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The Rediff Interview/PDP president Mehbooba Mufti
'It's not just a numbers game in J&K'
December 29, 2008
A day after her party gained in terms of vote share and number of seats, People's Democratic Party president Mehbooba Mufti is sitting in Srinagar [Images], waiting and watching the political situation playing out in New Delhi [Images].
In this interview with Renu Mittal over the telephone, Mufti, whose party has 21 seats in the 87-member House, says the Congress must compare the tenures of Mufti Mohammed Sayeed, Farooq Abdullah [Images] and Ghulam [Images] Nabi Azad before taking a decision on which party to support.
Now that the results are out, how do you see the situation playing out in terms of government formation and the likely political alignments?
We are happy that the PDP has not only increased its seats but also its vote share. There are a number of seats that we lost by very small margins ranging from eight to 54 votes.
The Congress holds the key to government formation. While history is with the National Conference, more recent history is with us as the PDP and the Congress ran a coalition government which ran smoothly until the last year. So it is for the Congress to see who they would like to go with, who would be the leader whether Farooq, Omar or someone from the Congress.
What would be the role of the PDP and is there any truth in the speculation that you have sent feelers to the Congress that you would be interested in a tie-up?
Our position is very clear. We are ready to sit in the opposition, play the role of a constructive and healthy opposition. It is the prerogative of the Congress to decide which party they would like to align with. It is clear that no party has a clear mandate but we have not sent any feelers.
So you are just waiting and watching the situation?
Yes, it is true, we are watching the situation. If tomorrow the Congress and the National Conference decide to come together we would play the role of a constructive opposition.
But I just want to say that the Congress will have to go through the records before it takes a final call. There is a huge problem in the state. The BJP has a good number of MLAs, the Congress has a good presence and in the Valley, except for Srinagar where there was a poll boycott, the PDP has done extremely well.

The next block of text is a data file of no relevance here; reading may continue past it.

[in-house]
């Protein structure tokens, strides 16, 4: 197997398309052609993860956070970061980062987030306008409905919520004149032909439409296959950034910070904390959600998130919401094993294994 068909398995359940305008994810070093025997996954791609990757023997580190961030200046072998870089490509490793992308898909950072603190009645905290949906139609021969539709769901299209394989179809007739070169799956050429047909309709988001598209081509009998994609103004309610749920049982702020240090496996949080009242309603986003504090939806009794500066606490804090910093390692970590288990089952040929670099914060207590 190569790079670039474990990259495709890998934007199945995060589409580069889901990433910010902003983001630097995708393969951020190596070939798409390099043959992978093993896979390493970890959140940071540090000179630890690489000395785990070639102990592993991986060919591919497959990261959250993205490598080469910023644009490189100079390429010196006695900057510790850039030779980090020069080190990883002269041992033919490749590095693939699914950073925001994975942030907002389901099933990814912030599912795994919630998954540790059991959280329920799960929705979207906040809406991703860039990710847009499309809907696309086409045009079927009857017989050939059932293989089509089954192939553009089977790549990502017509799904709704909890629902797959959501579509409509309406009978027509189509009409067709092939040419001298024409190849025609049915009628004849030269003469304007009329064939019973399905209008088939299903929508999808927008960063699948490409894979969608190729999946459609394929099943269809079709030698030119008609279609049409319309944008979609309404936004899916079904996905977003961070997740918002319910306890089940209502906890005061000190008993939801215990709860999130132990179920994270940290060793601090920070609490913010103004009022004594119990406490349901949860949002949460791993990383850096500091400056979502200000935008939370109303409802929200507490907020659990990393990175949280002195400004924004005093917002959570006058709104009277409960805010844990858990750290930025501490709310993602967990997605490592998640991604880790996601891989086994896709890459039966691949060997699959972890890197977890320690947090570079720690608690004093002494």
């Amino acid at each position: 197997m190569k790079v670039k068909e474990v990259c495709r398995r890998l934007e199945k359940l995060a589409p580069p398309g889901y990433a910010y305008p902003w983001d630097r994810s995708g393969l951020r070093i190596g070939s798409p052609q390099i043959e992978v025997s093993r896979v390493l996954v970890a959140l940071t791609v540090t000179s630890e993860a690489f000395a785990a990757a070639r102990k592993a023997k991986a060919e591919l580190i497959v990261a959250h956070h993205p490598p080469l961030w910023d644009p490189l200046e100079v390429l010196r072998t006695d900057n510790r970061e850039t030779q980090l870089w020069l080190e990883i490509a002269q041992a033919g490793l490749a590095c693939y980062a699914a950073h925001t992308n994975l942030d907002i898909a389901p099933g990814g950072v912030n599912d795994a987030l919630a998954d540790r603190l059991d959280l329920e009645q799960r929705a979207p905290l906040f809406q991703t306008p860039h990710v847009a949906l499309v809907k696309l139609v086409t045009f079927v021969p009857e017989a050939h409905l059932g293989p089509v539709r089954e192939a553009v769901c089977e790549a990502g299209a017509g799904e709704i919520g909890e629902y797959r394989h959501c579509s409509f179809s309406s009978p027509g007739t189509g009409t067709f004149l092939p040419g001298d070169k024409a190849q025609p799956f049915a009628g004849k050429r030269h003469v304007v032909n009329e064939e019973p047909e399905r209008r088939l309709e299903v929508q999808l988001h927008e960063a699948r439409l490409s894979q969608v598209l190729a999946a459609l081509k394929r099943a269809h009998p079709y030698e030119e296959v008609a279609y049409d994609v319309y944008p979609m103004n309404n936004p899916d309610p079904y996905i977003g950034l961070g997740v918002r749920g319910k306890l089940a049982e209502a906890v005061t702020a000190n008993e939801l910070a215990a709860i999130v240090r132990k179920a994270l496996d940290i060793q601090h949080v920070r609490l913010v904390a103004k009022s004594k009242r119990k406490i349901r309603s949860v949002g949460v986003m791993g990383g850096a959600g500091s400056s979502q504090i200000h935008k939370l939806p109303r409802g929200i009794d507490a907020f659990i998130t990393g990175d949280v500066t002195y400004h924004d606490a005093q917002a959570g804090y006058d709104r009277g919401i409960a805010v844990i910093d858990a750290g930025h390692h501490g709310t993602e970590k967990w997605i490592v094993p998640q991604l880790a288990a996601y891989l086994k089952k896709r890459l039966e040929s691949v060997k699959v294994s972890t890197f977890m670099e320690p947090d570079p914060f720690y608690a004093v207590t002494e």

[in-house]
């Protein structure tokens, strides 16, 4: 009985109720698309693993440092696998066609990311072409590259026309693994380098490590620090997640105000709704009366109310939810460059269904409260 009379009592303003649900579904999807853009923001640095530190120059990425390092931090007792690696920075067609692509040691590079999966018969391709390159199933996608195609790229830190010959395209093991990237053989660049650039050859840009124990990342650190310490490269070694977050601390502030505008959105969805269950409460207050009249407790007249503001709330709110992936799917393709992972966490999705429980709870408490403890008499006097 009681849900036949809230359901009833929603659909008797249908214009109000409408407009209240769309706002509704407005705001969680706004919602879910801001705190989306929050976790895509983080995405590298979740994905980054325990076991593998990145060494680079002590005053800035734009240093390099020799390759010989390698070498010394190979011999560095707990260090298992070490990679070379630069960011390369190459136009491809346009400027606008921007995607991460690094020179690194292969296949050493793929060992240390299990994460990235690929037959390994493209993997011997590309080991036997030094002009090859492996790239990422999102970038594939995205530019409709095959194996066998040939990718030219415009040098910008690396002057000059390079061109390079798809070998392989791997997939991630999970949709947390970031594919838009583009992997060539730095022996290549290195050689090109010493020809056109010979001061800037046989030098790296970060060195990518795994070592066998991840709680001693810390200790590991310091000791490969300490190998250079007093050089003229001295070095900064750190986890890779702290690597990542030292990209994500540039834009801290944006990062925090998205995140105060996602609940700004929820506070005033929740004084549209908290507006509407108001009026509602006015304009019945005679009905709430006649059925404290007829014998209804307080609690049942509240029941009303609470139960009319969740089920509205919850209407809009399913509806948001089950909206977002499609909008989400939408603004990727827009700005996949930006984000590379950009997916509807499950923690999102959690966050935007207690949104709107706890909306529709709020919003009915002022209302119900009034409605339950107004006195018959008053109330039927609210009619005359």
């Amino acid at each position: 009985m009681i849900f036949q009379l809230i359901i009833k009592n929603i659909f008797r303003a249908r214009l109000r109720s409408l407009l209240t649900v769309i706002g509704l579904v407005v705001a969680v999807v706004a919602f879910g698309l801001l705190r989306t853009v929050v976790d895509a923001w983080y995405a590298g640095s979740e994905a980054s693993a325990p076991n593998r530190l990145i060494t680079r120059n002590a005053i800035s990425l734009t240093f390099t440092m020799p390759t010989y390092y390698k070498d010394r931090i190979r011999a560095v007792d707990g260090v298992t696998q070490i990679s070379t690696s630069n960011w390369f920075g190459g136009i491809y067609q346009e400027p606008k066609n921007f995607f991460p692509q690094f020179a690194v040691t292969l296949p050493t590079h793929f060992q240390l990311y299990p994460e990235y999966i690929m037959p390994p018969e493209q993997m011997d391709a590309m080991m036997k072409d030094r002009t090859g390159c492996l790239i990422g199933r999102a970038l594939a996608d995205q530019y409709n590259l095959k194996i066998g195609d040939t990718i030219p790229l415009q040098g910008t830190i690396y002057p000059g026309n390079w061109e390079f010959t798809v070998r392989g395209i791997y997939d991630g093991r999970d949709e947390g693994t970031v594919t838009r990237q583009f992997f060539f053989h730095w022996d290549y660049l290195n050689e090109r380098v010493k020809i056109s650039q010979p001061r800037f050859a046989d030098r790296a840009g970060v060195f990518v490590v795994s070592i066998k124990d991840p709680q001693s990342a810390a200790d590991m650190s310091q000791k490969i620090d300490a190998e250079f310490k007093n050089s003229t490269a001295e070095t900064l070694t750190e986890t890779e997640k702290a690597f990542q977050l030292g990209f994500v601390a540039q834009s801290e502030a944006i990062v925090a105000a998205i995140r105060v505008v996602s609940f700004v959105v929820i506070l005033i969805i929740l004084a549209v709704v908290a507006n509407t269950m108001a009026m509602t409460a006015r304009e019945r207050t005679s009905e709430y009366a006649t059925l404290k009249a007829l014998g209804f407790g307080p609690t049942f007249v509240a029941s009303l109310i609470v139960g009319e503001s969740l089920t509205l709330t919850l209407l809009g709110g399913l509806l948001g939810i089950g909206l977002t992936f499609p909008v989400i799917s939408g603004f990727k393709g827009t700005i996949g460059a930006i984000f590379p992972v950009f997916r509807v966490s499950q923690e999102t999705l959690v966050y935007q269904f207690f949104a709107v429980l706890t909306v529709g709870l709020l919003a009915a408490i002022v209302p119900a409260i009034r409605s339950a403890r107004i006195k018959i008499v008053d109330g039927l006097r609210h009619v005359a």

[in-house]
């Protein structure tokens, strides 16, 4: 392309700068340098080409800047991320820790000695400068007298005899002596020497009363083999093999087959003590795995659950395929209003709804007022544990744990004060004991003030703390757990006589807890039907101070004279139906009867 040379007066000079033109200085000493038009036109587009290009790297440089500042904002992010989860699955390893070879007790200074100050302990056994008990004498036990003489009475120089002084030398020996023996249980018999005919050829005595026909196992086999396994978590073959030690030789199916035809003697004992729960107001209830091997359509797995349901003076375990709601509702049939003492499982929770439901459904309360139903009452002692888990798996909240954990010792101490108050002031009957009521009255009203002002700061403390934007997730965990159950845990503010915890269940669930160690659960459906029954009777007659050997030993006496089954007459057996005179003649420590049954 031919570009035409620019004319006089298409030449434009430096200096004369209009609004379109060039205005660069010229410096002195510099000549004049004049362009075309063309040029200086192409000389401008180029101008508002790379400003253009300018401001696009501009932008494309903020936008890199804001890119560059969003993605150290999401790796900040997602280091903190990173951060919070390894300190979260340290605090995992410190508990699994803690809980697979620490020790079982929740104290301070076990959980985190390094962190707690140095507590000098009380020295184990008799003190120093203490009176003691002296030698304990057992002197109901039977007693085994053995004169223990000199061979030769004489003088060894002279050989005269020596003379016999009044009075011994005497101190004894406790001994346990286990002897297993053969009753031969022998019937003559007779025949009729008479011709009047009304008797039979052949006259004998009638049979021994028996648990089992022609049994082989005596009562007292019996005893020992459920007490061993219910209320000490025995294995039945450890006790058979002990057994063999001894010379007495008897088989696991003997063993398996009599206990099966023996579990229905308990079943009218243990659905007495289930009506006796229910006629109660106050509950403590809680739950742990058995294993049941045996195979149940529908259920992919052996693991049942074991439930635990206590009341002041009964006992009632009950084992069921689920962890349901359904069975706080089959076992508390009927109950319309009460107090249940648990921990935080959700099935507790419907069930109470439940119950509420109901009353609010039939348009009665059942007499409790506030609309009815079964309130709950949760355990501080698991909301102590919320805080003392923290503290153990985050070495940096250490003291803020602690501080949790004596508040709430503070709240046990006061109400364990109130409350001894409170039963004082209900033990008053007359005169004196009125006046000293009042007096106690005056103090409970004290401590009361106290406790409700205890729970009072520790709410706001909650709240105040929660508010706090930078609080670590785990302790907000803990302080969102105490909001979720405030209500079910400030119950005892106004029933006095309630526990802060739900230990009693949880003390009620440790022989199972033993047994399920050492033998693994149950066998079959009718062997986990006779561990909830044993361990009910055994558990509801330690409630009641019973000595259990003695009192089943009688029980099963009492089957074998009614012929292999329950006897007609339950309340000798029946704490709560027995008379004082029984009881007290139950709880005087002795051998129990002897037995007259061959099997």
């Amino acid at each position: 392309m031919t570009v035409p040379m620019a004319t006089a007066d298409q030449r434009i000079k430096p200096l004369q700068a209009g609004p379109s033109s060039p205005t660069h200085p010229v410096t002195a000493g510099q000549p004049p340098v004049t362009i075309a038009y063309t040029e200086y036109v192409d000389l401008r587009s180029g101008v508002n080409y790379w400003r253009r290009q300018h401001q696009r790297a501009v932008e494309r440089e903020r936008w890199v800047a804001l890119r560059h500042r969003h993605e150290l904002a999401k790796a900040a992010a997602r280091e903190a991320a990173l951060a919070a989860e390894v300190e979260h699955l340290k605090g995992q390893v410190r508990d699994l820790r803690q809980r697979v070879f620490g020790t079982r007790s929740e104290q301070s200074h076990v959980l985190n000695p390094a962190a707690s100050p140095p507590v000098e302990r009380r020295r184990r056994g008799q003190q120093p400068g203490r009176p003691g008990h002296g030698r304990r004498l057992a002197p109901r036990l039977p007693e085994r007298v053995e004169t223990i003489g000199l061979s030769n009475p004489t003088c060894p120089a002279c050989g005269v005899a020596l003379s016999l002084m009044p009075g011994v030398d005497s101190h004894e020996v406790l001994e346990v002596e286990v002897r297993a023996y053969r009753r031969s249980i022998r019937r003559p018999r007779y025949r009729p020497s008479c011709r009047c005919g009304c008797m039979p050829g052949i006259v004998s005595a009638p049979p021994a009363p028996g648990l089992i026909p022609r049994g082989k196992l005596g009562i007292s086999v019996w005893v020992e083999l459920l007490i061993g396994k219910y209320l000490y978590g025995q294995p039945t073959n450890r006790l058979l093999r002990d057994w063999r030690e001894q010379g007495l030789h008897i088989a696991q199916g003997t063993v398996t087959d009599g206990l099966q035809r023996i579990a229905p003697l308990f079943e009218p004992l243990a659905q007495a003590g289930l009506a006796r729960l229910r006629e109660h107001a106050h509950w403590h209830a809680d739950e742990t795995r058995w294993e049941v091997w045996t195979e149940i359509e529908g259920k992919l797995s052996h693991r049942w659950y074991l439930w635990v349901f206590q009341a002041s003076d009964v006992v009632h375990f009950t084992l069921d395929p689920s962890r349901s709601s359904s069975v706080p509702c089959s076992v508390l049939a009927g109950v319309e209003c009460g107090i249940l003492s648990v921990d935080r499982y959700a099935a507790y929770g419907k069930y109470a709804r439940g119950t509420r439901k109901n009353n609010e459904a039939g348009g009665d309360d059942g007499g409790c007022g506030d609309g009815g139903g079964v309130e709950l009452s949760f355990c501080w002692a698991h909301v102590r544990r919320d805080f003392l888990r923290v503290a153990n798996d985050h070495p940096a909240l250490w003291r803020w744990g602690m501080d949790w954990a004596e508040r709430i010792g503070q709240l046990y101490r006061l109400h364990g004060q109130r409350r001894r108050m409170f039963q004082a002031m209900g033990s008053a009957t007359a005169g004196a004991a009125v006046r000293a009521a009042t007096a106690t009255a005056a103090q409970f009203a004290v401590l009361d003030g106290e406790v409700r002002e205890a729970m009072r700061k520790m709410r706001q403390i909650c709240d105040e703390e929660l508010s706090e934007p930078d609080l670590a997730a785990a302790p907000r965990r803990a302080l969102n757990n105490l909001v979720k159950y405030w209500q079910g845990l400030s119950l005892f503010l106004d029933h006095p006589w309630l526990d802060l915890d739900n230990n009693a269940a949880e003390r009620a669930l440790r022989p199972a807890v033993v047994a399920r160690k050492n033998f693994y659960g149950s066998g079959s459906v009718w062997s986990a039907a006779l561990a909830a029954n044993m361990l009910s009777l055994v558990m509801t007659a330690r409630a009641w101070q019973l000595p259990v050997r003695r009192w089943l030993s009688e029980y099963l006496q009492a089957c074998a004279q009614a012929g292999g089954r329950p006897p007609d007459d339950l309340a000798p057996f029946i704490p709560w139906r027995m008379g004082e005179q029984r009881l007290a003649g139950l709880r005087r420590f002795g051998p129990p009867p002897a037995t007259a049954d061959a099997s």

During his tenure, Mufti saheb was able to reconcile all the three regions and carry them together but the state was on fire two-and-a-half years after he demitted office. And then there is a track record of Farooq Abdullah who had 60 MLAs and the full strength of the central government backing him. What did he achieve? Ghulam Nabi has been a leader for 32 years in Delhi but look what happened to the state after just one signature on a document [setting aside land for the Amarnath Yatra [Images]]. So it is for the national leaders in Delhi to think about all these issues.
There are strong allegations that the PDP has been supported by the organisations representing separatist sentiments�
This is the easiest thing to say about anyone. Do you think if it was true, so many people would have come out to vote, whether for good or for bad. Farooq Abdullah made the allegations that Gilani had called for a boycott and that these organisations supported the PDP. But the fact that people came out in such large numbers and that the PDP got so many seats clearly nails this lie.
People choose their party carefully. The BJP got 11 seats. And I think too much is being made out of this. In 1996 also they got 9 seats. It is a fact that come elections, the BJP takes a communal stand on most issues, be it calling our stand on the Muzzafarabad road as anti-national or even starting trade on the border.
The PDP's healing touch policy has what has led to the increase in votes and bringing people back into the mainstream.
There is reconciliation within J&K, between J&K and the rest of the country, and J&K as a bridge between India and Pakistan. So the way J&K is placed is different from the rest of the country and before taking any decision all aspects must be kept in view as it is not just the numbers game that is important here in the state.
And how do the youth of Jammu and Kashmir [Images] look at the ongoing political process?
The same people were on the road some months ago. While sentiment is an issue, governance is also a big issue. Both contribute equally. The PDP was able to strike a fine balance between the political space and solution, bringing the Hurriyat on board, keep the peace process going and taking it forward and development with roads, bridges, infrastructure and this has created the feel-good factor amongst the youth leading to an increase in the voter turnout.
And it is all this that the Congress leadership will have to look at before it takes a final decision.
The Rediff Interviews
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